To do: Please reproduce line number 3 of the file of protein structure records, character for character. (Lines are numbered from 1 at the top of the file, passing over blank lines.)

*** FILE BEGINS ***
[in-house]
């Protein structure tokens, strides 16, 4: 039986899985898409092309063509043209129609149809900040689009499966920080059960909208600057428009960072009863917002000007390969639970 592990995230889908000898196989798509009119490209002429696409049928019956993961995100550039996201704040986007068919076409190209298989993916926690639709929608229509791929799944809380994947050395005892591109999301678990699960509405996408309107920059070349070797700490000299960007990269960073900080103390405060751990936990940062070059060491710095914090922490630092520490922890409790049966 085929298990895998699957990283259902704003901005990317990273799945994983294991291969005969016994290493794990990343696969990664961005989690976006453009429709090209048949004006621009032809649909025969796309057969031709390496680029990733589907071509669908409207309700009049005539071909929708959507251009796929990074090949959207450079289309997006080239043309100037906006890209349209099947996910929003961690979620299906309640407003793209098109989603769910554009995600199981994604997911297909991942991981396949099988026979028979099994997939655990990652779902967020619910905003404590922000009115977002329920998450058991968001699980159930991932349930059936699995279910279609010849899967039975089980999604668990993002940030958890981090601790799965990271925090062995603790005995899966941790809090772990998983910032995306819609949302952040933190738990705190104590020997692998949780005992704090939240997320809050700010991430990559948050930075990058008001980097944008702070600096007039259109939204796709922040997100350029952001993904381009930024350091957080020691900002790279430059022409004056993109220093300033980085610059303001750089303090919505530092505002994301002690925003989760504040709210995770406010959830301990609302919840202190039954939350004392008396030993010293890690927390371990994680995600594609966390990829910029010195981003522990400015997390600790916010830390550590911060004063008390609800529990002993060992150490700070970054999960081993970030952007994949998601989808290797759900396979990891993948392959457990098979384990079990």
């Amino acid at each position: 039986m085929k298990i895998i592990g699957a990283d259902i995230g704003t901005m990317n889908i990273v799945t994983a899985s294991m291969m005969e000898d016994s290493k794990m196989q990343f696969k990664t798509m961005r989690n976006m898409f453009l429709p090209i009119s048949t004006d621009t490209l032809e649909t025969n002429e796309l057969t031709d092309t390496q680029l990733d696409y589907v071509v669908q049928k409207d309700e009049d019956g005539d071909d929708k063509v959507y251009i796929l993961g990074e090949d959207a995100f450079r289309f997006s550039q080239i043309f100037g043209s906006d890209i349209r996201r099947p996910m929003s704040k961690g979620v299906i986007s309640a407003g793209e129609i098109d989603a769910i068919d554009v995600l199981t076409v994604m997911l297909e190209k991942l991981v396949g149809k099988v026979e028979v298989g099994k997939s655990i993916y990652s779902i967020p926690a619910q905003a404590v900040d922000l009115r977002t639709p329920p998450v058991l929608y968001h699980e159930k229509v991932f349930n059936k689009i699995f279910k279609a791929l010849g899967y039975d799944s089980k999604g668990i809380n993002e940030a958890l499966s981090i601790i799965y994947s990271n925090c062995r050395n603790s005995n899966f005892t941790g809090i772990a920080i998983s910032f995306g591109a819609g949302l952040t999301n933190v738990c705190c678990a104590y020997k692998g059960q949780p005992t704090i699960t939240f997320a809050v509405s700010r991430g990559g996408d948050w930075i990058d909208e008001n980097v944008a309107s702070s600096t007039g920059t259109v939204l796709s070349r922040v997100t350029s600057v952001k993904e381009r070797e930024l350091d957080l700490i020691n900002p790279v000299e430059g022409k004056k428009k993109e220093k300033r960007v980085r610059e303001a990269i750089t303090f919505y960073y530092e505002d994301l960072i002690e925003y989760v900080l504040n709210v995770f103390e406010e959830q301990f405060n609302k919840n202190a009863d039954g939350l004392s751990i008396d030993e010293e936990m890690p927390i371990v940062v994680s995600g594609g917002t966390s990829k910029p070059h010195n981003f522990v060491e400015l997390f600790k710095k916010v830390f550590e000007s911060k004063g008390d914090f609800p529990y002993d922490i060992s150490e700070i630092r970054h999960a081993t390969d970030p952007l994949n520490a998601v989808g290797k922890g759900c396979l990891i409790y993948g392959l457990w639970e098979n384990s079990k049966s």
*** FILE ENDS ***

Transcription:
């Amino acid at each position: 039986m085929k298990i895998i592990g699957a990283d259902i995230g704003t901005m990317n889908i990273v799945t994983a899985s294991m291969m005969e000898d016994s290493k794990m196989q990343f696969k990664t798509m961005r989690n976006m898409f453009l429709p090209i009119s048949t004006d621009t490209l032809e649909t025969n002429e796309l057969t031709d092309t390496q680029l990733d696409y589907v071509v669908q049928k409207d309700e009049d019956g005539d071909d929708k063509v959507y251009i796929l993961g990074e090949d959207a995100f450079r289309f997006s550039q080239i043309f100037g043209s906006d890209i349209r996201r099947p996910m929003s704040k961690g979620v299906i986007s309640a407003g793209e129609i098109d989603a769910i068919d554009v995600l199981t076409v994604m997911l297909e190209k991942l991981v396949g149809k099988v026979e028979v298989g099994k997939s655990i993916y990652s779902i967020p926690a619910q905003a404590v900040d922000l009115r977002t639709p329920p998450v058991l929608y968001h699980e159930k229509v991932f349930n059936k689009i699995f279910k279609a791929l010849g899967y039975d799944s089980k999604g668990i809380n993002e940030a958890l499966s981090i601790i799965y994947s990271n925090c062995r050395n603790s005995n899966f005892t941790g809090i772990a920080i998983s910032f995306g591109a819609g949302l952040t999301n933190v738990c705190c678990a104590y020997k692998g059960q949780p005992t704090i699960t939240f997320a809050v509405s700010r991430g990559g996408d948050w930075i990058d909208e008001n980097v944008a309107s702070s600096t007039g920059t259109v939204l796709s070349r922040v997100t350029s600057v952001k993904e381009r070797e930024l350091d957080l700490i020691n900002p790279v000299e430059g022409k004056k428009k993109e220093k300033r960007v980085r610059e303001a990269i750089t303090f919505y960073y530092e505002d994301l960072i002690e925003y989760v900080l504040n709210v995770f103390e406010e959830q301990f405060n609302k919840n202190a009863d039954g939350l004392s751990i008396d030993e010293e936990m890690p927390i371990v940062v994680s995600g594609g917002t966390s990829k910029p070059h010195n981003f522990v060491e400015l997390f600790k710095k916010v830390f550590e000007s911060k004063g008390d914090f609800p529990y002993d922490i060992s150490e700070i630092r970054h999960a081993t390969d970030p952007l994949n520490a998601v989808g290797k922890g759900c396979l990891i409790y993948g392959l457990w639970e098979n384990s079990k049966s």